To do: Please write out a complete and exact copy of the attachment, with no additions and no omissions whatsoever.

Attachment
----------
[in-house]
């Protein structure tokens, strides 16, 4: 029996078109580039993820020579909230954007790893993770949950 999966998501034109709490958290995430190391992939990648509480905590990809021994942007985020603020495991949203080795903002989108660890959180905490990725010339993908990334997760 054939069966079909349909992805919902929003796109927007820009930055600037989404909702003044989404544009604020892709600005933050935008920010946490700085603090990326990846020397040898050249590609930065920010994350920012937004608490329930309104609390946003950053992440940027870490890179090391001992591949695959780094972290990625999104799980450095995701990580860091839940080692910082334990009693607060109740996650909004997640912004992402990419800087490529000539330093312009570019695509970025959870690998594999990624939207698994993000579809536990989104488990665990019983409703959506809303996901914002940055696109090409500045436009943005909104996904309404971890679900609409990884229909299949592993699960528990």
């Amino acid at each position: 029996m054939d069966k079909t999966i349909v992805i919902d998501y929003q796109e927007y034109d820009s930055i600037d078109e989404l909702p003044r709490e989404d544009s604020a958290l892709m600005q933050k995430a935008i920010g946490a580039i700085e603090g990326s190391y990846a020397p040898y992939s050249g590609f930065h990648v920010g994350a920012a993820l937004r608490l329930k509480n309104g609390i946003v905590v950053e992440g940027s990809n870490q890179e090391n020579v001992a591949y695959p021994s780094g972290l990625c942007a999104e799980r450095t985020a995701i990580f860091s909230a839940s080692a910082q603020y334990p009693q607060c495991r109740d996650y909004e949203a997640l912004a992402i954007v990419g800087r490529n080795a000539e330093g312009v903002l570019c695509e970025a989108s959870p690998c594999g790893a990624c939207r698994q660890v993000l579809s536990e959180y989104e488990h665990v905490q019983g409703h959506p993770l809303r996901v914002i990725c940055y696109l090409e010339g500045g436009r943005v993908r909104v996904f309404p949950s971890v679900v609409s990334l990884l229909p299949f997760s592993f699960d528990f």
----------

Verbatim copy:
[in-house]
């Protein structure tokens, strides 16, 4: 029996078109580039993820020579909230954007790893993770949950 999966998501034109709490958290995430190391992939990648509480905590990809021994942007985020603020495991949203080795903002989108660890959180905490990725010339993908990334997760 054939069966079909349909992805919902929003796109927007820009930055600037989404909702003044989404544009604020892709600005933050935008920010946490700085603090990326990846020397040898050249590609930065920010994350920012937004608490329930309104609390946003950053992440940027870490890179090391001992591949695959780094972290990625999104799980450095995701990580860091839940080692910082334990009693607060109740996650909004997640912004992402990419800087490529000539330093312009570019695509970025959870690998594999990624939207698994993000579809536990989104488990665990019983409703959506809303996901914002940055696109090409500045436009943005909104996904309404971890679900609409990884229909299949592993699960528990």
């Amino acid at each position: 029996m054939d069966k079909t999966i349909v992805i919902d998501y929003q796109e927007y034109d820009s930055i600037d078109e989404l909702p003044r709490e989404d544009s604020a958290l892709m600005q933050k995430a935008i920010g946490a580039i700085e603090g990326s190391y990846a020397p040898y992939s050249g590609f930065h990648v920010g994350a920012a993820l937004r608490l329930k509480n309104g609390i946003v905590v950053e992440g940027s990809n870490q890179e090391n020579v001992a591949y695959p021994s780094g972290l990625c942007a999104e799980r450095t985020a995701i990580f860091s909230a839940s080692a910082q603020y334990p009693q607060c495991r109740d996650y909004e949203a997640l912004a992402i954007v990419g800087r490529n080795a000539e330093g312009v903002l570019c695509e970025a989108s959870p690998c594999g790893a990624c939207r698994q660890v993000l579809s536990e959180y989104e488990h665990v905490q019983g409703h959506p993770l809303r996901v914002i990725c940055y696109l090409e010339g500045g436009r943005v993908r909104v996904f309404p949950s971890v679900v609409s990334l990884l229909p299949f997760s592993f699960d528990f």